He also said boosting the programs aimed at keeping people out of jail may be a better option than building a larger jail.

“If your concern is diversion programs, I think you should focus on those first, because if you have jail space, the inclination is to fill it up,” he said.

Johnson County officials say for one, jail overcrowding causes dozens of inmates to be held out of county and away from the programs. Also, they say, there’s not room for more programs and expanding the jail is not an option.

“I may be meeting with an inmate who’s suicidal and is freaking out, and they’re doing depositions on the other side” of the wall that can be heard, said Hurst, the county jail alternatives counselor.

Programs are working

The programs are making a difference, supporters said. Case expediting, for example, started in fall 2011. The average daily jail population was six inmates lower in fiscal year 2012 compared with 2011, translating into 2,227 fewer bed dates and a savings of $158,082 that year, according to numbers provided by the county.

The mental health program, which includes referral to treatment services, has potentially saved 23,829 jail beds and $1.7 million since it started in 2005, the county said.

One of the main criticisms of justice center opponents is that student arrests are too high, especially for drinking and drug offenses, and having a record hurts their job prospects.

Iowa City defense attorney Mark Thompson often represents students, and he backed the jail diversion programs and the justice center proposal.

He said he’s had up to 100 clients go through a drinking diversion program that is no longer active and another one for first-time marijuana offenders.

In the first two years of the marijuana program, which started in July 2010, 212 of 300 enrollees had successfully completed it, according to the county.

While the arrest remains a public record, Thompson said his clients would rather complete an educational program than pay a fine or spend more time in jail.

He also said he doesn’t feel his clients are getting off easy.

“I can’t say that anybody’s really avoiding justice there, because it is reserved for someone who it’s the first time they’ve ever been in trouble,” Thompson said.

Defense attorneys and county officials declined to refer to The Gazette people who have gone through a diversion program, saying publicity would not help those people.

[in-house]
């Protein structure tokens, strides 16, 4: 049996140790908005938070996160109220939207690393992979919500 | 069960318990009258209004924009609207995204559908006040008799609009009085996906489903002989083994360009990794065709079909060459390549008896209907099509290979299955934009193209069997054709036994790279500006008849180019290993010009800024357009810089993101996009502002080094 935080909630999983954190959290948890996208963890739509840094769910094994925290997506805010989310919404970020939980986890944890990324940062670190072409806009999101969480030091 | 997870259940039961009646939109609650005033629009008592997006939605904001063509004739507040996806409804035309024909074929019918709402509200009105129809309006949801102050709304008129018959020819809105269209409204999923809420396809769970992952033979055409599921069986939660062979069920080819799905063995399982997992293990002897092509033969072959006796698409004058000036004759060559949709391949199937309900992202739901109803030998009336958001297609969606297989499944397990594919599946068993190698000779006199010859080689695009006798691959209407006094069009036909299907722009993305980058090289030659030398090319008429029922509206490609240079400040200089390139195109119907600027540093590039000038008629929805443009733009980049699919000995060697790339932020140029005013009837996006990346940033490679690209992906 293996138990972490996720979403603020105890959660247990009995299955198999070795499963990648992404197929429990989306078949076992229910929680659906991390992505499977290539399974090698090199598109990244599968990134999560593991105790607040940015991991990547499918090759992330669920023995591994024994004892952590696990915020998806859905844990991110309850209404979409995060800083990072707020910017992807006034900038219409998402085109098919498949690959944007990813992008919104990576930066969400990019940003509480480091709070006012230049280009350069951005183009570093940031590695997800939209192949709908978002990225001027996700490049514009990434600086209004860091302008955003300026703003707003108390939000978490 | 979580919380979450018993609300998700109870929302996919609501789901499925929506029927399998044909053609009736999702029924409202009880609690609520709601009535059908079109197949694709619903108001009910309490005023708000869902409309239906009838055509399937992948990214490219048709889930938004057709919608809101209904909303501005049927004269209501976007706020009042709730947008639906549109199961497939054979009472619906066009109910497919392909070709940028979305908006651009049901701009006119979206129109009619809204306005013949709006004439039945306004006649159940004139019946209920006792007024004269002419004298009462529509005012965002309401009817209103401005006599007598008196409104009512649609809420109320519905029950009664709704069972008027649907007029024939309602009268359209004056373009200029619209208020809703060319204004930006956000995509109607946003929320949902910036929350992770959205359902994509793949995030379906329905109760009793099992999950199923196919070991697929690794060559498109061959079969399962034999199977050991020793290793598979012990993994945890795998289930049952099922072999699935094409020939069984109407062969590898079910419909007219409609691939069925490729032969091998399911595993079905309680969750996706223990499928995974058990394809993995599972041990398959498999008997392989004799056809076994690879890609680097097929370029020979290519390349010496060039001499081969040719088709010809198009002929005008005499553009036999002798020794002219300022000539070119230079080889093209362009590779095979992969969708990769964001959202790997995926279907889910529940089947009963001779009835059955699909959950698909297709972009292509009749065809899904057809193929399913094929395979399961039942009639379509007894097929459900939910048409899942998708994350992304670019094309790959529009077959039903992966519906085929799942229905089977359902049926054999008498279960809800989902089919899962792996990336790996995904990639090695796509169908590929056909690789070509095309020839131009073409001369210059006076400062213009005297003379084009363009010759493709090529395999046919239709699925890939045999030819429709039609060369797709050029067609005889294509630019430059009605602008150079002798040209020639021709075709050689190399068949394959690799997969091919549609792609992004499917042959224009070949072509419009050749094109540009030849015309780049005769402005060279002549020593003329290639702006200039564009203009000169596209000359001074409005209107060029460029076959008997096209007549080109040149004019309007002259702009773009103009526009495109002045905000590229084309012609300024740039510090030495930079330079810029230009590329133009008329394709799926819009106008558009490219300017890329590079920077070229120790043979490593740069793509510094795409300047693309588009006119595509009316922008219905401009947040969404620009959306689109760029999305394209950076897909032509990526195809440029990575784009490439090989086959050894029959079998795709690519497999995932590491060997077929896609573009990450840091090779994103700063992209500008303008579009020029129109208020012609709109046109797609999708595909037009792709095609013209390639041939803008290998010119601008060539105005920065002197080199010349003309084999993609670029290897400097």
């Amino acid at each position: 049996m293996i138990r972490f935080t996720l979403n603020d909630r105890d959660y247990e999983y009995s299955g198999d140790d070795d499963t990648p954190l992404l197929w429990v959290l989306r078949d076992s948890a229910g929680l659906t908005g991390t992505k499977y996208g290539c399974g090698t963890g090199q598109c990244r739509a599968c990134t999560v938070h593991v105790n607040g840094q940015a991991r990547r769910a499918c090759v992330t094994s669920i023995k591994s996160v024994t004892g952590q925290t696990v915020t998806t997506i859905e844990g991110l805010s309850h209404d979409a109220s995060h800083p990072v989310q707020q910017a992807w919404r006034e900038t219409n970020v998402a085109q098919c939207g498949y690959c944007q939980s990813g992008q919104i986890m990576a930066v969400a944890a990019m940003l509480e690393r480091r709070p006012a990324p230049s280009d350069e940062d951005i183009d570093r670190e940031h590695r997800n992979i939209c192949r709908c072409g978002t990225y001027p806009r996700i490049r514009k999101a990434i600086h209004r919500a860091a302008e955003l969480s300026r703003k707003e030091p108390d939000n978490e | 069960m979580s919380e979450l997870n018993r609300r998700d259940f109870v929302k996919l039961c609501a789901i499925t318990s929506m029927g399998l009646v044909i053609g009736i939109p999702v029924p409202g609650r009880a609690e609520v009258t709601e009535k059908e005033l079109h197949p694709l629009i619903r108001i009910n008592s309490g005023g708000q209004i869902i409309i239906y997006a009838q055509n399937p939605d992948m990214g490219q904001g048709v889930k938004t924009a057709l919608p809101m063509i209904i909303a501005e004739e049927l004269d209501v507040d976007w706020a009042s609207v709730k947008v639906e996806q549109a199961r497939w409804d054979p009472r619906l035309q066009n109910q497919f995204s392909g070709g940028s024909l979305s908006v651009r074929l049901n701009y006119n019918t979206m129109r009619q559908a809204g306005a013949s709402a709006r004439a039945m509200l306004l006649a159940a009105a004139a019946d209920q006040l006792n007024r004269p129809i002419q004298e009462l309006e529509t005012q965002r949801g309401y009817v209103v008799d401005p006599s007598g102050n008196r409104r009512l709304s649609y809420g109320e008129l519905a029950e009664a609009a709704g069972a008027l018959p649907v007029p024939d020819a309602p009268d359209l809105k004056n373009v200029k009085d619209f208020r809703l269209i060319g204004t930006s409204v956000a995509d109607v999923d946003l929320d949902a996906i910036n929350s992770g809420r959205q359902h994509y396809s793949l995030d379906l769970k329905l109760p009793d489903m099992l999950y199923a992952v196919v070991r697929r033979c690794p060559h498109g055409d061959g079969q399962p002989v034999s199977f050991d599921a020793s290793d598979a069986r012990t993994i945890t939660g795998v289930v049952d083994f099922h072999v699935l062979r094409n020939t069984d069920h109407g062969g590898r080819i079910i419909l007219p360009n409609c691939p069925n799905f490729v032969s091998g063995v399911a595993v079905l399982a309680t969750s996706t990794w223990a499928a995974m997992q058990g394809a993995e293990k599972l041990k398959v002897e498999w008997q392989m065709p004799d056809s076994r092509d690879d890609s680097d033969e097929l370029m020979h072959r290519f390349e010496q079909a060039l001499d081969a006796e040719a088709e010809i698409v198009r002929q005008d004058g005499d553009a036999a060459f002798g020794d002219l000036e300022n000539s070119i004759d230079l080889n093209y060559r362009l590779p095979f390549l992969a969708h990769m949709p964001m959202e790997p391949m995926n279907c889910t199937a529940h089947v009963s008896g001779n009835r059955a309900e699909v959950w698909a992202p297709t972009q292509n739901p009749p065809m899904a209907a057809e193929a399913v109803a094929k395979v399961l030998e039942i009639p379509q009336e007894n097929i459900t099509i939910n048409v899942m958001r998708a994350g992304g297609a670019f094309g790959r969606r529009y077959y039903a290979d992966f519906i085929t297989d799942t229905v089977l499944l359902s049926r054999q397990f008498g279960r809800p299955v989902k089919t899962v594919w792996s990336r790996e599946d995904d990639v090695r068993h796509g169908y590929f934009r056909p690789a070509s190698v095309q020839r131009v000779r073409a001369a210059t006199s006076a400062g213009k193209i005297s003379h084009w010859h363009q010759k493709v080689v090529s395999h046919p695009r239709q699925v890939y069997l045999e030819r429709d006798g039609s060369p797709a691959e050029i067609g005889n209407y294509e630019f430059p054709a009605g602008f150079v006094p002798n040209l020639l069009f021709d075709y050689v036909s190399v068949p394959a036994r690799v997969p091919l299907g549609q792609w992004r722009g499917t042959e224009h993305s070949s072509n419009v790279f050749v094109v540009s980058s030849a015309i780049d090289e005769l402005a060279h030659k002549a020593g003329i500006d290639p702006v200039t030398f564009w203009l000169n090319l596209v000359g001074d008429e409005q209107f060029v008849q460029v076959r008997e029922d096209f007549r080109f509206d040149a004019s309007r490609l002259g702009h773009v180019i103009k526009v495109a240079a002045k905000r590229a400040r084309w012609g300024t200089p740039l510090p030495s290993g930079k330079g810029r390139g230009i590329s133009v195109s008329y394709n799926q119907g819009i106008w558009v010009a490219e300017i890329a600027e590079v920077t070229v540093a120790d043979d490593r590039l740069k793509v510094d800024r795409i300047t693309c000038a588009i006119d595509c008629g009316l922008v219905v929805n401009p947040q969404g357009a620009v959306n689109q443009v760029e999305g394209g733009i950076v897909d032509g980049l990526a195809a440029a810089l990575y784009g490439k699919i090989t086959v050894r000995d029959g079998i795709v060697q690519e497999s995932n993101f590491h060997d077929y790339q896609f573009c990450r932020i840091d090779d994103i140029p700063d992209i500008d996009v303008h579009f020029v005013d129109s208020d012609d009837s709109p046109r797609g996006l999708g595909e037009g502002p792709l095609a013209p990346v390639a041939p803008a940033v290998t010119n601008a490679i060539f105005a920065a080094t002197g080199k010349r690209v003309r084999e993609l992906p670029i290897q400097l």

Good for community

Johnson County Sheriff Lonny Pulkrabek said he believes the programs are good not only for inmates but also for the community by reducing the jail population and getting people treatment.

“To take a look at trying to see if there is someone else that is lingering in jail, that if there’s another way to get them out, I think is important,” he said. “It shows the public that we’re doing everything we can.”

Pulkrabek also said he thought Johnson County was doing more with diversion programs than anywhere else in Iowa.

That is not something the Iowa Judicial Branch tracks, but Rigg, the Drake professor, believes Pulkrabek may be right.

Martha Hampel of Iowa City, who is one of the leaders on the anti-justice center side, said she thought the jail diversion programs were fantastic, but she does not believe a new facility is necessary to do them.

She said alternatives could be found, like renting space, and voting down the justice center bond would force the county to think outside the box.

“I think they’re literally stuck in this giant box that is the proposed justice center,” Hampel said.

County officials said they are committed to continuing the programs no matter what happens May 7. But a justice center could allow for more mental health and substance abuse treatment in the jail and possibly the teaching of life skills to try to help keep people from returning to jail, said Jessica Peckover, the county’s jail alternatives coordinator.